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Xavier Becerra, HHS nominee, largely escapes Republican attacks

Alexander Nazaryan
·National Correspondent
·4 min read
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WASHINGTON — With measured, circumspect remarks, Xavier Becerra deflected attacks on his record from Republican senators hoping to scuttle his nomination to head the Department of Health and Human Services.

If he is confirmed, as appeared likely as of Tuesday afternoon, Becerra will be the first person of Latino descent to head the department, at a time when inequalities in health delivery and health outcomes are at the center of the national conversation. Currently the attorney general of California, Becerra has no expertise in medicine, which led some to question why the Biden administration nominated him. The 63-year-old attorney is expected to use his legal background to help protect the Affordable Care Act, a priority for the new administration.

“This is someone who is in the weeds of health care policy, health care coverage,” Sen. Christopher Murphy, D-Conn., said in his remarks during the hearing.

Becerra, a former member of the U.S. House of Representatives who returned to California to replace then-Attorney General Kamala Harris when she was elected to the U.S. Senate, is, like many other Biden nominees, a well-known entity on Capitol Hill.

Xavier Becerra
Xavier Becerra, President Biden's nominee for health and human services secretary, at his confirmation hearing on Tuesday. (Leigh Vogel-Pool/Getty Images)

In his opening remarks, Becerra — the son of Mexican immigrants who settled in Sacramento — alluded to an incident during his childhood when his mother was rushed to the hospital with a hemorrhage. “The image is seared in my memory,” he told the members of the Senate Health Committee arrayed before him, many of them via telelink. His mother survived, he was quick to note, and is alive to this day. Her care at the time was covered by health insurance provided through the union to which his father, a laborer, belonged.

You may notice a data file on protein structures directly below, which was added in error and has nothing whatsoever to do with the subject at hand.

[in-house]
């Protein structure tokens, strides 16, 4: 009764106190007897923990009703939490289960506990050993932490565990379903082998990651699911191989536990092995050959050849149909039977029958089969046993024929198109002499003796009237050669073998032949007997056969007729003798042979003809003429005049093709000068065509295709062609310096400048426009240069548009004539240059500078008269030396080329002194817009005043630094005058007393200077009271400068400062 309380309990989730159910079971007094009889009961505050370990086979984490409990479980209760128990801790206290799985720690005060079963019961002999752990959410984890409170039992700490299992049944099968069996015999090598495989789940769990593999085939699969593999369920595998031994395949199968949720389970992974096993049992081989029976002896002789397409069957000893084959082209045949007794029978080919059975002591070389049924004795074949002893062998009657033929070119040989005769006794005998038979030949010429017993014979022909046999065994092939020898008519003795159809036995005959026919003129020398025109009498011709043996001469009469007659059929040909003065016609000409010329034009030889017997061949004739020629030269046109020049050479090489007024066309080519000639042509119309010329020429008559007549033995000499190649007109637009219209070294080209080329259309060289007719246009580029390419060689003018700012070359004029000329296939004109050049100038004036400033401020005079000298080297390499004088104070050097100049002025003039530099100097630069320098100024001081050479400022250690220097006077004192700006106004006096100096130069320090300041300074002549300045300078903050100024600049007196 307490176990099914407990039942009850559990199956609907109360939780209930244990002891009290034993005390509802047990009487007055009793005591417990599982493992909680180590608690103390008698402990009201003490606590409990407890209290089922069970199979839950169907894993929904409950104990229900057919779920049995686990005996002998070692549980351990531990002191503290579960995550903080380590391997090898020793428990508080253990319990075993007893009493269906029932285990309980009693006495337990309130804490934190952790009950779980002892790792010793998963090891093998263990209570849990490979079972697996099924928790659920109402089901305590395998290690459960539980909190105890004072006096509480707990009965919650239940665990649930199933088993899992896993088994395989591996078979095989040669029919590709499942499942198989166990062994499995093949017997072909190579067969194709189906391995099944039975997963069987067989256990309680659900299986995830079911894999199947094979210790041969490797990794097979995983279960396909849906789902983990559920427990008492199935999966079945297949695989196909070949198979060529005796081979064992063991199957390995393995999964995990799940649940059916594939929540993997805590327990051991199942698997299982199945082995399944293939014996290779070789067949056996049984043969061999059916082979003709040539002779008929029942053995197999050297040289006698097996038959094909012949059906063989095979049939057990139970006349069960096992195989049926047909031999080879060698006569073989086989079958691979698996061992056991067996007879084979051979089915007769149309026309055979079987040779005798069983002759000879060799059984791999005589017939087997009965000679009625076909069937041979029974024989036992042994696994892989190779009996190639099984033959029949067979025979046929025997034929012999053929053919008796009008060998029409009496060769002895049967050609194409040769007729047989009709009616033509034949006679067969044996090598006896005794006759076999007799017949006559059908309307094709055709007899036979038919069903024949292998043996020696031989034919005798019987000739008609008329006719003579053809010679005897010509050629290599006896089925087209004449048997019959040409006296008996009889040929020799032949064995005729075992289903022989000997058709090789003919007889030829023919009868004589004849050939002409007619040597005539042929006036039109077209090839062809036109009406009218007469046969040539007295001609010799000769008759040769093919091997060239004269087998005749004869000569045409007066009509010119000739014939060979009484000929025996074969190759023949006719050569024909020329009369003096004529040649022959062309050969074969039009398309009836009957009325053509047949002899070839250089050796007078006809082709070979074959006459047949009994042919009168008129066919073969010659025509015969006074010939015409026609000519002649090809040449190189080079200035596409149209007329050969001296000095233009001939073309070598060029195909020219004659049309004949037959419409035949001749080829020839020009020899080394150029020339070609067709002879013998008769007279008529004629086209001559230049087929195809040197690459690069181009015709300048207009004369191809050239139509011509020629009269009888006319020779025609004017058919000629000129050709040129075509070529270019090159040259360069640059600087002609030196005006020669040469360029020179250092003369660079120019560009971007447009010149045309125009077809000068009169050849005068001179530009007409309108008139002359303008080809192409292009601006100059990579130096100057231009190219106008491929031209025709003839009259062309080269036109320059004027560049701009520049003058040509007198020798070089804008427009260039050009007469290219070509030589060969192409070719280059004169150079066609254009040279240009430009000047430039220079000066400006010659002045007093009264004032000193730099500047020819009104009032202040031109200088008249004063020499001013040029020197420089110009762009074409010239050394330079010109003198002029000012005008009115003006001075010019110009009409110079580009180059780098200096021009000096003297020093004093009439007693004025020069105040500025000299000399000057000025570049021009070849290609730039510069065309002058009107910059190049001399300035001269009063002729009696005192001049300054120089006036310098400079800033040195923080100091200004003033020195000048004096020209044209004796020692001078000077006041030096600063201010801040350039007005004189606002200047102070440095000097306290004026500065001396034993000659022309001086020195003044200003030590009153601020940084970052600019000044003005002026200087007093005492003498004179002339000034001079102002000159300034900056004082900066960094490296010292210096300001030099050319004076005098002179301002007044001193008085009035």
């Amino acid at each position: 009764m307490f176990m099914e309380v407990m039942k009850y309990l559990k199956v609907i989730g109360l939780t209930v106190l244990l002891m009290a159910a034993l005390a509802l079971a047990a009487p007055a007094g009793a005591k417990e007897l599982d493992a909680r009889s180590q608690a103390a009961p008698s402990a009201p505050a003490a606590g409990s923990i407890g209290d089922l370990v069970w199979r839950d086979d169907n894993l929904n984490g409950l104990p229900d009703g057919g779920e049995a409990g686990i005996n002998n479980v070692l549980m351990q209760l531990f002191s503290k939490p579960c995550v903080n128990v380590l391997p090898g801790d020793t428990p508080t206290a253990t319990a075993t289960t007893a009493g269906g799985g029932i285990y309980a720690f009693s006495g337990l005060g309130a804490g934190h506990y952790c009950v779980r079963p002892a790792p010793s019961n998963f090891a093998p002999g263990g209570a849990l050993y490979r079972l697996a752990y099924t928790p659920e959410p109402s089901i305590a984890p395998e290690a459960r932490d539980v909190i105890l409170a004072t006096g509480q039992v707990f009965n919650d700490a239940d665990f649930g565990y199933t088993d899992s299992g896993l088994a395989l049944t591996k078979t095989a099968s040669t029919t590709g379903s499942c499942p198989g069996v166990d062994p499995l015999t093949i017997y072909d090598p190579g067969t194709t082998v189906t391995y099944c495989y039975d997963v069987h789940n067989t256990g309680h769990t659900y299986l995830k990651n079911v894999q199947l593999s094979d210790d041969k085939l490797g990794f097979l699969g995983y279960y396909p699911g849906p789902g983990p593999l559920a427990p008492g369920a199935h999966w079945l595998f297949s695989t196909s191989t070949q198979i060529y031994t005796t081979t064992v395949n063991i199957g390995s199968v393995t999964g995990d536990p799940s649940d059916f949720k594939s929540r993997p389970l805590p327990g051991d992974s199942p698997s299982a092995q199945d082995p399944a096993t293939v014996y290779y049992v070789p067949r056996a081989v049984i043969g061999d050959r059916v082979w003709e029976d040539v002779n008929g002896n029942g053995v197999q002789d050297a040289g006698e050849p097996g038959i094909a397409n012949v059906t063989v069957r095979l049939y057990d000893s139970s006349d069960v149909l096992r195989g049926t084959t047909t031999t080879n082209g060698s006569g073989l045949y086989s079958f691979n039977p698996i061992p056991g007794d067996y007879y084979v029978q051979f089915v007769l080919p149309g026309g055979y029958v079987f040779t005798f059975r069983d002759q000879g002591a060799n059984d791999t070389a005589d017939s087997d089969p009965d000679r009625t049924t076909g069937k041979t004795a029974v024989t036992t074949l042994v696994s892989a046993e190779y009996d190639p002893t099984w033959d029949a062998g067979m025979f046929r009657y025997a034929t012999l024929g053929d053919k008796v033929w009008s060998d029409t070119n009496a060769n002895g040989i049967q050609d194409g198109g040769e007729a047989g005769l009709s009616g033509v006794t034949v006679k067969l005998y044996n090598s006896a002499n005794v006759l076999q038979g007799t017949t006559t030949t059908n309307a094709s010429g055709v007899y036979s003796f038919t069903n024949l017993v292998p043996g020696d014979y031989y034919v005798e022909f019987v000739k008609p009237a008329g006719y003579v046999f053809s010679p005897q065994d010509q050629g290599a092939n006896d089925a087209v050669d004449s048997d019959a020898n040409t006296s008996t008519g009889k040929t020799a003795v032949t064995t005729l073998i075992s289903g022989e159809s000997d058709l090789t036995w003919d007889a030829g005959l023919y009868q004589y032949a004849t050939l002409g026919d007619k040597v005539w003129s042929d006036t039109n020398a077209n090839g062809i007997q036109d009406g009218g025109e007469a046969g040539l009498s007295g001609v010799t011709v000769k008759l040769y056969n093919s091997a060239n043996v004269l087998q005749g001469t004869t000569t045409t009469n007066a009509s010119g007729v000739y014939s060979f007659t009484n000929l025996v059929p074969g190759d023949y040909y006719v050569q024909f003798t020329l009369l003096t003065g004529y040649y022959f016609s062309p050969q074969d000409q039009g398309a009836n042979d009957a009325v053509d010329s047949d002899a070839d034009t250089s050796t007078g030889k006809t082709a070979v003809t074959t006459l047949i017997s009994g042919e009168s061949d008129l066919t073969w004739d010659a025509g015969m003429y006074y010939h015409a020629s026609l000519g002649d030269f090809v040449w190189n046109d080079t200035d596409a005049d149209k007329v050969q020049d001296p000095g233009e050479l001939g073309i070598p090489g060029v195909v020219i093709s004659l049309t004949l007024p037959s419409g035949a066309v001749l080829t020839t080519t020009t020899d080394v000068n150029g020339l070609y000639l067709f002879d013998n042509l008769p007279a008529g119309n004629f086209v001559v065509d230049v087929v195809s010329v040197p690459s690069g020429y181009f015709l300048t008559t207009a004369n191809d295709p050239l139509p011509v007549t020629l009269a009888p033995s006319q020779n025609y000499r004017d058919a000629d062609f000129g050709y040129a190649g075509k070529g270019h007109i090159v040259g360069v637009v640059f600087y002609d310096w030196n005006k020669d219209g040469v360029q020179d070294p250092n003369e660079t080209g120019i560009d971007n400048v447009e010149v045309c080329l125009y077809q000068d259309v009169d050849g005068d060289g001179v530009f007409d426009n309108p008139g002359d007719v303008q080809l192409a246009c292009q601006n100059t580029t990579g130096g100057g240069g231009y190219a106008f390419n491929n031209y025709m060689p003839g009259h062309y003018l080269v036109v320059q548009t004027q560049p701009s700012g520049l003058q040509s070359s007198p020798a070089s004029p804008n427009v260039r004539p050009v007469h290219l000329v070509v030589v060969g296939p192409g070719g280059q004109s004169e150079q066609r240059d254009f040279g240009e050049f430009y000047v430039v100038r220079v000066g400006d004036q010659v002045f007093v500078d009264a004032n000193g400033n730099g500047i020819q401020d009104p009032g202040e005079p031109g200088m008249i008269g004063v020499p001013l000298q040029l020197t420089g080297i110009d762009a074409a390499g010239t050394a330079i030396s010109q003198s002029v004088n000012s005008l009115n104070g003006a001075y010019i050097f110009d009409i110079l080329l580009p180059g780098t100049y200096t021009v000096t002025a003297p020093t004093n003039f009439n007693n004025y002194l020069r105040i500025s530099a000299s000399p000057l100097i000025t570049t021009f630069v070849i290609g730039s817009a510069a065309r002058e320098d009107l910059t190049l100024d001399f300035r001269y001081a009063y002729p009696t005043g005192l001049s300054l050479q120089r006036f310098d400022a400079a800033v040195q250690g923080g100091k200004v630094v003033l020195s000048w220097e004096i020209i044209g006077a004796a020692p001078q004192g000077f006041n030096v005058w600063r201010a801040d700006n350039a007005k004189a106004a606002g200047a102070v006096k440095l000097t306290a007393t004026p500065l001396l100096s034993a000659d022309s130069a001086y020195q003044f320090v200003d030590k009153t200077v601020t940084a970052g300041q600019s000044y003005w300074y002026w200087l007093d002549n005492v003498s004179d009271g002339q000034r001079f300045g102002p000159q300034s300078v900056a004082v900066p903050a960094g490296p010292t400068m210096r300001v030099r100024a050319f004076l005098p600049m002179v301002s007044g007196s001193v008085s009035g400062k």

Republican opposition to the nominee had been long in the works. “Becerra has no background in virology, he never worked at a pharmaceutical company, and his only health care experience is that he sued the Little Sisters of the Poor,” tweeted Sen. Ted Cruz ahead of the hearing, referring to a lawsuit involving a Catholic charity that resisted the ACA’s contraception mandate.

Sen. Mike Braun, R-Ind., reprised Cruz’s line of attack during the hearing, calling Becerra “very extreme on abortion issues.” But the smiling, Stanford-trained attorney did not appear troubled by such criticism, nor by queries from Sen. Mitt Romney, R-Utah, on “partial-birth abortion,” a term anti-abortion advocates use for pregnancies terminated after the 20th week.

“I think we can find some common ground on these issues,” Becerra offered. Romney clearly wasn’t satisfied with the answer. “It sounds like we’re not going to reach common ground there,” the senator said of the abortion debate.

At the same time, Becerra gave him little opening to pursue the matter further.

Mitt Romney
Sen. Mitt Romney. (Sarah Silbiger/Pool via Reuters)

The exchange with Romney was indicative of Becerra’s willingness to traffic in the kind of well-worn assurances that official Washington likes to hear. He said, for example, that “science must come first,” a common refrain of the Biden administration.

A revealing moment came during an exchange with Sen. Susan Collins, R-Maine, on reopening schools, an issue that has quickly emerged as a problematic one for the administration. Becerra made no assurances, describing reopening schools as a local issue over which the federal government had little sway.

He also seemed to suggest that the coronavirus was harmful to children in educational settings. “No one wants to risk the life of their child,” he said, although there appears to be little evidence that in-person schooling presents such a risk.

Becerra also praised the Biden administration’s goal of vaccinating 100 million people in its first 100 days, despite others saying the plan is not nearly ambitious enough.

Republicans who had been skeptical of the nominee would have found little reassurance in Tuesday’s proceedings; at the same time, they would also have found few opportunities to build their case against him.

“I’m not sold yet,” Sen. Richard Burr of North Carolina, the committee’s ranking Republican member, said at the start of the hearing. Yet it was clear that both he and his fellow Republicans were reconciled to the fact that within a matter of days, Becerra would be the nation’s new health secretary.

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